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Manufacturing a Bad Business Budget is Bad Business

Manufacturing a Bad Business Budget is Bad Business, Centage
Industrial engineer writing on notepad in factory

It’s somewhat ironic that a company with ‘precision’ in the name of one of its’ divisions was struggling to create a business budget that was precise enough to accurately manage their operational and financial needs. But it’s not that uncommon.

At Centage, we did a case study last year about our client, McAuley Engineering, that describes their dilemma and some of the challenges that they faced in creating functional budgets that intimately tied their production volumes to their customers’ needs while meeting their regulatory requirements and analysis needs. McAuley is based in the UK and they design and manufacture for the aerospace, transportation, energy, and materials handling industries.

While I say that it’s ironic, I also know that it’s a difficult situation to manage. Those of us who work in service and SaaS industries sometimes fail to recognize the complexities of cost accounting and the challenges inherent in budgeting for production facilities. Or maybe it’s that we do understand it but chose to side-step it by shifting our careers in another direction. Either way, there’s a lot we can learn from thinking through their processes and understanding how they resolved their issues and have since flourished.

Reporting needs are a given. McAuley recently received a significant investment to grow their business so keeping a close eye on cash flow and the returns they’d receive was critical. Fortunately, with Budget Maestro, you’re producing double-entry accounting transactions when you budget so both a cash flow and a detailed balance sheet are produced as each entry is made. That saved McAuley a significant amount of time and they could re-allocate it toward engaging in additional analysis and optimizing their operational projections.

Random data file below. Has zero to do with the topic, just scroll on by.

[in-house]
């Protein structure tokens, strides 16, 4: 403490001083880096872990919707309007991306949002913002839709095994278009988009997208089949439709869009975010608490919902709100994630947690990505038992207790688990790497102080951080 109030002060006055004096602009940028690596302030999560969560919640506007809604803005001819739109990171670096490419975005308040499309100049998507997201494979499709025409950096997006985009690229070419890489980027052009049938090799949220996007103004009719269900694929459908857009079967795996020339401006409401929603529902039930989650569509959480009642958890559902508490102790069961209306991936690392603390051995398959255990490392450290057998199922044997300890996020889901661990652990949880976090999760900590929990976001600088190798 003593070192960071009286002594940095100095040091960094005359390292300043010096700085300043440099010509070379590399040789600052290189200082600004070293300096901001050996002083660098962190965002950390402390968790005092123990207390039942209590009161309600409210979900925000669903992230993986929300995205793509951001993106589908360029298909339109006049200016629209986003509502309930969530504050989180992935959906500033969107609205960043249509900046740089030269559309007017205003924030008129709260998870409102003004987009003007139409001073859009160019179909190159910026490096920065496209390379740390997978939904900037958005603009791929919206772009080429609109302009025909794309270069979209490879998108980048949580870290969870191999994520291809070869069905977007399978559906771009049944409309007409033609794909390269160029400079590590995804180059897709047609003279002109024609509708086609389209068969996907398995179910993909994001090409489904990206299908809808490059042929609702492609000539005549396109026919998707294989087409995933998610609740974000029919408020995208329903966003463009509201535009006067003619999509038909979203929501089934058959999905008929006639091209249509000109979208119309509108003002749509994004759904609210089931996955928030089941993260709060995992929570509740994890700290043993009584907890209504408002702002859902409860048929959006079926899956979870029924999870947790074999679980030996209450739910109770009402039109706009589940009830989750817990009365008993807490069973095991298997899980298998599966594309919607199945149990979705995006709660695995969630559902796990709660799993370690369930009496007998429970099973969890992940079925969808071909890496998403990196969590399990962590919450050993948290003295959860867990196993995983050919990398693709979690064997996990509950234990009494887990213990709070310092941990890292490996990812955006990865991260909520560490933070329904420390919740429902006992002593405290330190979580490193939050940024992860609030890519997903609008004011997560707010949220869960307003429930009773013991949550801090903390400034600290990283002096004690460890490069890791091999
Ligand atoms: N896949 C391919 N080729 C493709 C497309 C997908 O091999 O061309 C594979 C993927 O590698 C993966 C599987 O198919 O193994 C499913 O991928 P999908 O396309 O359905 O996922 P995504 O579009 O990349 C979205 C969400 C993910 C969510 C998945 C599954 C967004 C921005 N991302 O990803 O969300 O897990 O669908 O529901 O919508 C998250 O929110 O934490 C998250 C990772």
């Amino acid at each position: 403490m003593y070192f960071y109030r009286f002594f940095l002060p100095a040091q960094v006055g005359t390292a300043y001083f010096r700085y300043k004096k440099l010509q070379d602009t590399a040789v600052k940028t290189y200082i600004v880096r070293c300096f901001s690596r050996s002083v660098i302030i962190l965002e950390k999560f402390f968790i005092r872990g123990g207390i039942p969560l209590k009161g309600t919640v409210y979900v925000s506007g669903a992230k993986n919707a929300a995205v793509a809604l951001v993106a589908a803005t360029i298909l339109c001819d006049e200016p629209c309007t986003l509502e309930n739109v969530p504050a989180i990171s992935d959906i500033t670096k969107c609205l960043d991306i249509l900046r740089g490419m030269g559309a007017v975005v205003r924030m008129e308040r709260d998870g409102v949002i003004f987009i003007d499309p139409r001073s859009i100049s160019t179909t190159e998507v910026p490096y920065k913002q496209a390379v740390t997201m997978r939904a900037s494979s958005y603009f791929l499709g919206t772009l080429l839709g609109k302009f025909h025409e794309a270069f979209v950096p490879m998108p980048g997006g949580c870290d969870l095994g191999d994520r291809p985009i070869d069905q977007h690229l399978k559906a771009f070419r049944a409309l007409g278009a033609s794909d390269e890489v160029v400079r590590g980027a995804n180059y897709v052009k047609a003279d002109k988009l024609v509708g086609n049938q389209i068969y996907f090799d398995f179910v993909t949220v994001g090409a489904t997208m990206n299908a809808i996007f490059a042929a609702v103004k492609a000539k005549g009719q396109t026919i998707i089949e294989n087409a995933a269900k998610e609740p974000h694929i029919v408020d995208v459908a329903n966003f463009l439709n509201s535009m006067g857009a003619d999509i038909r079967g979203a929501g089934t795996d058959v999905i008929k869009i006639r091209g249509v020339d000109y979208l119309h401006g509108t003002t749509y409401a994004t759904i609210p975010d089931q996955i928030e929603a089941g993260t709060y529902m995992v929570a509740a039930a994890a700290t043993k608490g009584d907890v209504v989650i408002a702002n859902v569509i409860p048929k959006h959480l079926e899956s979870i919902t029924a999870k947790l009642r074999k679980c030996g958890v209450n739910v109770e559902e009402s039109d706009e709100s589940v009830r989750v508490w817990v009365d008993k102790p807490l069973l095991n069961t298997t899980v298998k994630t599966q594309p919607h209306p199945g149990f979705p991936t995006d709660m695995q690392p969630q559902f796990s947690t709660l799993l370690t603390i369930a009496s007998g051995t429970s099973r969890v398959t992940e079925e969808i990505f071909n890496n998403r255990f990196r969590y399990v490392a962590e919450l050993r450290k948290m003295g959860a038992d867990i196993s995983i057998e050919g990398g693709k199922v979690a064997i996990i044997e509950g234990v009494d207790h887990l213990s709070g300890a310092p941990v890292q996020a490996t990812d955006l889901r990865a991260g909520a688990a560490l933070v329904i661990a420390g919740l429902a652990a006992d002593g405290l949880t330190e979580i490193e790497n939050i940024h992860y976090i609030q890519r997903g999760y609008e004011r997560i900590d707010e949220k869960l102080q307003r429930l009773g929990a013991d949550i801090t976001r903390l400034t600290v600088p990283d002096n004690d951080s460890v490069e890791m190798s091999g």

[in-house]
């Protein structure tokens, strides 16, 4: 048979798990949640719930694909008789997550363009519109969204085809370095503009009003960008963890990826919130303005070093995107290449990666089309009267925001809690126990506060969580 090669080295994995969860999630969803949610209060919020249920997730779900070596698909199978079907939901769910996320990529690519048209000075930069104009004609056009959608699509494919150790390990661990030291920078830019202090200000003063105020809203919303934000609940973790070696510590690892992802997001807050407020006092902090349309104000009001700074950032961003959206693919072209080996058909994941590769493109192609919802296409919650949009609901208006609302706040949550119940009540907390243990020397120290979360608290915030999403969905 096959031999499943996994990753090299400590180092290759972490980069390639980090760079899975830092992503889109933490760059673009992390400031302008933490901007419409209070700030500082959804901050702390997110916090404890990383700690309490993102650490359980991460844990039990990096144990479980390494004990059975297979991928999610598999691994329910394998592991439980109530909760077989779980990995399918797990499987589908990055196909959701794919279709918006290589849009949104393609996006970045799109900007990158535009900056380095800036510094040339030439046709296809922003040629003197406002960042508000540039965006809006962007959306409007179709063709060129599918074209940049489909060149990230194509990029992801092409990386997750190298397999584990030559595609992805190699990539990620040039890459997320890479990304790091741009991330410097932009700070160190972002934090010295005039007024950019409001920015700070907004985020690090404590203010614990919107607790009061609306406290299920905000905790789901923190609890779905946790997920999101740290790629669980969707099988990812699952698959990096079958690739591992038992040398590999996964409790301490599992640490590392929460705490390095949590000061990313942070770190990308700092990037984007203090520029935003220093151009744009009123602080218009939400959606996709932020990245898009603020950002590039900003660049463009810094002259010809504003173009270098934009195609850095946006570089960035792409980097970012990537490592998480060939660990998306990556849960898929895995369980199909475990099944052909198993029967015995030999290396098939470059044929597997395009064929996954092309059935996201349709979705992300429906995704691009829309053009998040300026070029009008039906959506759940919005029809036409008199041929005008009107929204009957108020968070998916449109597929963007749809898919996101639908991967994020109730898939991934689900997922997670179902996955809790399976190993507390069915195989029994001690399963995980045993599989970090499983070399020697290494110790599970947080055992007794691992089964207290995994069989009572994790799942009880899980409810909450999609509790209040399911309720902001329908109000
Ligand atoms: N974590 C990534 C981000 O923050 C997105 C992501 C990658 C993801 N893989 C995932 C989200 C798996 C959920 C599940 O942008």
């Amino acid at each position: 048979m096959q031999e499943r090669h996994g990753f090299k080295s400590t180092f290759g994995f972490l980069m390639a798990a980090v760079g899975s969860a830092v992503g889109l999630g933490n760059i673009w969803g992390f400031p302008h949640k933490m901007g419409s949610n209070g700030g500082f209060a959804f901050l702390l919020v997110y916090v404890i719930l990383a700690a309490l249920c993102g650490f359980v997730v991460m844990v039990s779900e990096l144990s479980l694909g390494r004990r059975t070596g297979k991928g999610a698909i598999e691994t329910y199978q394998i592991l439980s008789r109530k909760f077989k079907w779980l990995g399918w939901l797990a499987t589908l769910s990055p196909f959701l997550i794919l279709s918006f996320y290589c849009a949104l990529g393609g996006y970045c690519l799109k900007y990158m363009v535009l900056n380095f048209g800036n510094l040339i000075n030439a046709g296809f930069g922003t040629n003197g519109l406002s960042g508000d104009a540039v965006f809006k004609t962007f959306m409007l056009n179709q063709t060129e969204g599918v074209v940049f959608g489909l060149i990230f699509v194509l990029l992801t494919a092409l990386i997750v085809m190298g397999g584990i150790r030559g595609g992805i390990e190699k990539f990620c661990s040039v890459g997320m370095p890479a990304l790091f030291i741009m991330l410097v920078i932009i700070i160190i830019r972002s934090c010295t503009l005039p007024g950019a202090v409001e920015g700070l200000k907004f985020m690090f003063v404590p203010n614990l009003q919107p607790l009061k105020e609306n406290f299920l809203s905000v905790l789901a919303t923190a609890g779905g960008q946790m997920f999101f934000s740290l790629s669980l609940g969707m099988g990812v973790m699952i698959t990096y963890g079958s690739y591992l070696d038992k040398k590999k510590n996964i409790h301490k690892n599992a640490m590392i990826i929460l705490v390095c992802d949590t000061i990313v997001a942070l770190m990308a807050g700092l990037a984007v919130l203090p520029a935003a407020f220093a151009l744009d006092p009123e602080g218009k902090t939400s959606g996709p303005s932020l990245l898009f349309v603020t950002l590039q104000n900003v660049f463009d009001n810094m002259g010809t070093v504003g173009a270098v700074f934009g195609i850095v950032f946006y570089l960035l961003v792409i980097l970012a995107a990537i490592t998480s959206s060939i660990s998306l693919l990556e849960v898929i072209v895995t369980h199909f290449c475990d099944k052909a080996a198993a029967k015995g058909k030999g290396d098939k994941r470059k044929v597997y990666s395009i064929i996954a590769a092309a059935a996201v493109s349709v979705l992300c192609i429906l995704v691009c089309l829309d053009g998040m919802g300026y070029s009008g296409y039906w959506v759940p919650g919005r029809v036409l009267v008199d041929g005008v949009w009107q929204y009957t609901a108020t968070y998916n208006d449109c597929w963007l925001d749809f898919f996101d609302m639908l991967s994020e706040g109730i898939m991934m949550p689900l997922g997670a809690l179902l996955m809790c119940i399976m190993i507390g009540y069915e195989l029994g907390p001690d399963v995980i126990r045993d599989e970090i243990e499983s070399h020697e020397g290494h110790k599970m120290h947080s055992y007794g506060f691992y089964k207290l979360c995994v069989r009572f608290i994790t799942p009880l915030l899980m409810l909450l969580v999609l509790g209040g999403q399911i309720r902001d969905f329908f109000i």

Manufacturing facilities like McAuley Fabrication, must consider their production line capacities, their customers’ end product projections, and fluctuating material costs as they design their revenue goals and inventory requirements. That’s a lot of moving parts. Then, since they’re in the UK, throw in the value-added tax (VAT) which has to be added to costs throughout the production stages in order to comply with regulation and remittance requirements. If you don’t develop your budget incorporating VAT, how are you going to make a valid comparison of your budget against your actuals?

You’re not.

It’s gratifying to see the aftermath of a complex budgeting method transition into an orderly, more deeply developed budgeting process that relieves the stress of budgeting logistics and produces better, more meticulous results.

We know that business budgeting and forecasting aren’t one day events. Yes, annual budgets must be nailed down and approved but changes will happen. If your customer’s order increases by one bus, airplane, or production line; your labor, materials, inventory, costs and expenses throughout will change. Using tools that effectively manage those changes without falling apart could be worth its weight in gold.

If your business budgeting process isn’t providing you with the results you need to make critical business decisions, take a look at our McAuley Engineering Case Study to help determine if there may be a better way of managing your budget.

Businesses of every description rely on the Budget Maestro™ family of software solutions by Centage Corporation to improve the efficiency and effectiveness of their business budgeting and planningfinancial forecastingfinancial consolidation and reporting processes. For more information, take a tour of Budget Maestrocontact Centage, or call 800-366-5111 now.